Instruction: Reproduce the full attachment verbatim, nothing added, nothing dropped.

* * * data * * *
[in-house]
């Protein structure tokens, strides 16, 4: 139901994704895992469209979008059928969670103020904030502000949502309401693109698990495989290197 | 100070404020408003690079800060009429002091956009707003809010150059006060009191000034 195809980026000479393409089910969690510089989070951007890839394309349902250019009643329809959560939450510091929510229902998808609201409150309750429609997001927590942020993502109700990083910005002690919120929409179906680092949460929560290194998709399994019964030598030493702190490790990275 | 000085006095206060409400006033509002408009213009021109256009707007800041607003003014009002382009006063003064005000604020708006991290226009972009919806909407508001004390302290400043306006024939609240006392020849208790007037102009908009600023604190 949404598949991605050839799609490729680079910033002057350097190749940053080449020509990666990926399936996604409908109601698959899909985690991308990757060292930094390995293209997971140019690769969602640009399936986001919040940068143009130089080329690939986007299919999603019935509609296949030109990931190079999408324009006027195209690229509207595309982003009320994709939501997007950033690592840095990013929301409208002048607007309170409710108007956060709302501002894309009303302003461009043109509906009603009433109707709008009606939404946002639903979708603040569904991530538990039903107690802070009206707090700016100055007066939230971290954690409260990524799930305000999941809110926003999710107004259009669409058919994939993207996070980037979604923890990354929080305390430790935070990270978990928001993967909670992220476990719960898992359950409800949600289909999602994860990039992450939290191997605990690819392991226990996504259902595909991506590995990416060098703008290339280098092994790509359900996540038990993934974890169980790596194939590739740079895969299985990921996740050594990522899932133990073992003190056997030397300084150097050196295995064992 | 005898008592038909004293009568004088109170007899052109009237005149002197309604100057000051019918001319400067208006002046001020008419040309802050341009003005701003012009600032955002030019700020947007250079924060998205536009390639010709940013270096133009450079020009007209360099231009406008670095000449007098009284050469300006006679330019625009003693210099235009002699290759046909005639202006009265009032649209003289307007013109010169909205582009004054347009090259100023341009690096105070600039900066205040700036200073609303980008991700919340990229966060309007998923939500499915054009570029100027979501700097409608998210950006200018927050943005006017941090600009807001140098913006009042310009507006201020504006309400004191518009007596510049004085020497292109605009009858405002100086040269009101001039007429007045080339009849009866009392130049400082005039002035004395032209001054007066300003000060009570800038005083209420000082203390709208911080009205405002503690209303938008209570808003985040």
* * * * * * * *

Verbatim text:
[in-house]
């Protein structure tokens, strides 16, 4: 139901994704895992469209979008059928969670103020904030502000949502309401693109698990495989290197 | 100070404020408003690079800060009429002091956009707003809010150059006060009191000034 195809980026000479393409089910969690510089989070951007890839394309349902250019009643329809959560939450510091929510229902998808609201409150309750429609997001927590942020993502109700990083910005002690919120929409179906680092949460929560290194998709399994019964030598030493702190490790990275 | 000085006095206060409400006033509002408009213009021109256009707007800041607003003014009002382009006063003064005000604020708006991290226009972009919806909407508001004390302290400043306006024939609240006392020849208790007037102009908009600023604190 949404598949991605050839799609490729680079910033002057350097190749940053080449020509990666990926399936996604409908109601698959899909985690991308990757060292930094390995293209997971140019690769969602640009399936986001919040940068143009130089080329690939986007299919999603019935509609296949030109990931190079999408324009006027195209690229509207595309982003009320994709939501997007950033690592840095990013929301409208002048607007309170409710108007956060709302501002894309009303302003461009043109509906009603009433109707709008009606939404946002639903979708603040569904991530538990039903107690802070009206707090700016100055007066939230971290954690409260990524799930305000999941809110926003999710107004259009669409058919994939993207996070980037979604923890990354929080305390430790935070990270978990928001993967909670992220476990719960898992359950409800949600289909999602994860990039992450939290191997605990690819392991226990996504259902595909991506590995990416060098703008290339280098092994790509359900996540038990993934974890169980790596194939590739740079895969299985990921996740050594990522899932133990073992003190056997030397300084150097050196295995064992 | 005898008592038909004293009568004088109170007899052109009237005149002197309604100057000051019918001319400067208006002046001020008419040309802050341009003005701003012009600032955002030019700020947007250079924060998205536009390639010709940013270096133009450079020009007209360099231009406008670095000449007098009284050469300006006679330019625009003693210099235009002699290759046909005639202006009265009032649209003289307007013109010169909205582009004054347009090259100023341009690096105070600039900066205040700036200073609303980008991700919340990229966060309007998923939500499915054009570029100027979501700097409608998210950006200018927050943005006017941090600009807001140098913006009042310009507006201020504006309400004191518009007596510049004085020497292109605009009858405002100086040269009101001039007429007045080339009849009866009392130049400082005039002035004395032209001054007066300003000060009570800038005083209420000082203390709208911080009205405002503690209303938008209570808003985040």